Inclusive curriculum part of discussion at gathering of LGBT school groups
Gay Straight Alliance group helped student Nomi Whittingstall realize there was no need to hide
Saskatoon high school student Nomi Whittingstall says it's not easy being a teenager and being unsure exactly who you are — but it helps when you have a safe space like the Gay Straight Alliance group to turn to.
"For me, it's made it easier to be myself and to find a place where I know people will love who I am," said Whittingstall, who is the vice-president of the Queer Straight Alliance group at Bedford Road Collegiate in Saskatoon.
"And it's made it easier definitely to come out to my family as well and be open about what my sexuality is and what my gender is.
"It just made me realize that it's OK and that I don't need to hide."
Whittingstall, who is in Grade 11, was one of about 160 students and about 40 school administration staff who gathered at the school on Saturday for the second annual Gay Straight Alliance Summit on Saturday.
Students travelled from across Saskatchewan to attend workshops on topics including mental health and LGBT history.
Small changes help schools be inclusive
OUTSaskatoon education and operations manager Amanda Guthrie said a growing number of schools are establishing GSA groups.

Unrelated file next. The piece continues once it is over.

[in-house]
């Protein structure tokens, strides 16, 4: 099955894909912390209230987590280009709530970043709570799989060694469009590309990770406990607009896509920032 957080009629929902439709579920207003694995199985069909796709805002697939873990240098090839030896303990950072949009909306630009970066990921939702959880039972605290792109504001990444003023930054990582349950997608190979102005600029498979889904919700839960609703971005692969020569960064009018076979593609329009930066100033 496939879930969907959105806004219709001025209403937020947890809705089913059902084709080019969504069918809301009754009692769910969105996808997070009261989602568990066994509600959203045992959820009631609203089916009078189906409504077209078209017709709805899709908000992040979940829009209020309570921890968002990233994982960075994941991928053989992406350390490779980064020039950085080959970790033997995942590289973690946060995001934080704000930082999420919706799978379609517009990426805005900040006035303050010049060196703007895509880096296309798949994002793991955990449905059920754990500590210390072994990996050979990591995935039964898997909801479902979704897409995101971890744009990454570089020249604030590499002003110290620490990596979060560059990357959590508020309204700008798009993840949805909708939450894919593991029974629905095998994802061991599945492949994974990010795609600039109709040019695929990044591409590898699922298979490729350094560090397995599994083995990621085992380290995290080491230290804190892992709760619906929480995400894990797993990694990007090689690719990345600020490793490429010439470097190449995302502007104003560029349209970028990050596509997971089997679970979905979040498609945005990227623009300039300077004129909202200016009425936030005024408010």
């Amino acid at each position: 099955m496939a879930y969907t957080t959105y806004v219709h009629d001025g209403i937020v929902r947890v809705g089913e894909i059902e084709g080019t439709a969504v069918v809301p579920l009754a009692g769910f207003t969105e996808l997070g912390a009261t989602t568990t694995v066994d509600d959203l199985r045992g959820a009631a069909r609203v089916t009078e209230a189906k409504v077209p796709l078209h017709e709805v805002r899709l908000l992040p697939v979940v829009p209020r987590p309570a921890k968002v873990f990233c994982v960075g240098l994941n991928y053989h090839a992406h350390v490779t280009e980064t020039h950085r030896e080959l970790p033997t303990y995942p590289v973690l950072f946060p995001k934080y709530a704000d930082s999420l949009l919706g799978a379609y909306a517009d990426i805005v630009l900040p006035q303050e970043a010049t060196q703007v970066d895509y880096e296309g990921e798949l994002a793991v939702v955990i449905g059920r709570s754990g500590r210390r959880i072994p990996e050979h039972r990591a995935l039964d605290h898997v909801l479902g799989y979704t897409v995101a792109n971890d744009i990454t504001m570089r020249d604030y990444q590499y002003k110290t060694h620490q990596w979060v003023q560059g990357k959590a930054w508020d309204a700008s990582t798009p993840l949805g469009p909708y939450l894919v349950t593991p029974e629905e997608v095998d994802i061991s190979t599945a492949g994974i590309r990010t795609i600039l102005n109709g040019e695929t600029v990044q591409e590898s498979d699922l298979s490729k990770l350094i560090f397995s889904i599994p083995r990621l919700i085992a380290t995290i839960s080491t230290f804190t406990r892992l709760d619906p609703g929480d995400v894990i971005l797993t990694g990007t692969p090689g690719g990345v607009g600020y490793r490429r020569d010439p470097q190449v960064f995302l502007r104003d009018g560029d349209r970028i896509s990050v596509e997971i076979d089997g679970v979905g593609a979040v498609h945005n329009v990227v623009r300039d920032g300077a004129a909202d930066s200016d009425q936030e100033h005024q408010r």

"GSAs are simply a space where they can get together, they can hang out with their friends, they can potentially educate their fellow student body about their experiences as LGBT people," said Guthrie.
She said the summit sends a message to LGBT students, who might often feel alone, that they are supported and accepted.
It is also an opportunity for school staff to learn about ways to make the curriculum more inclusive for LGBT students, she said.
One example of an inclusive curriculum would be a mention to class if an author that is being discussed is queer, gay, bisexual or transgender.
"If we're not talking about people's identities, then we are only working to reinforce the norms, and the norms that society still buys into is that people are or should be heterosexual and cisgender," said Guthrie.
"So if we simply talk about the lived realities and that LGBT people have always existed then we are going to be making safer spaces and normalizing LGBT identities."
Guthrie said LGBT students still experience high rates of bullying and discrimination in schools.
Young people need time
Whittingstall said the summit showed how many people in the city were supportive of the LGBT community.
As a teenager and member of the GSA, Whittingstall wanted people to know that young people need time to figure out who they are.
"I just feel like people need to know that you should give the students some time because they don't know who they are yet," said Whittingstall.
"But if they say they want to be this person for how much time they want, then you should just let them be like that."
The summit wrapped up on Saturday.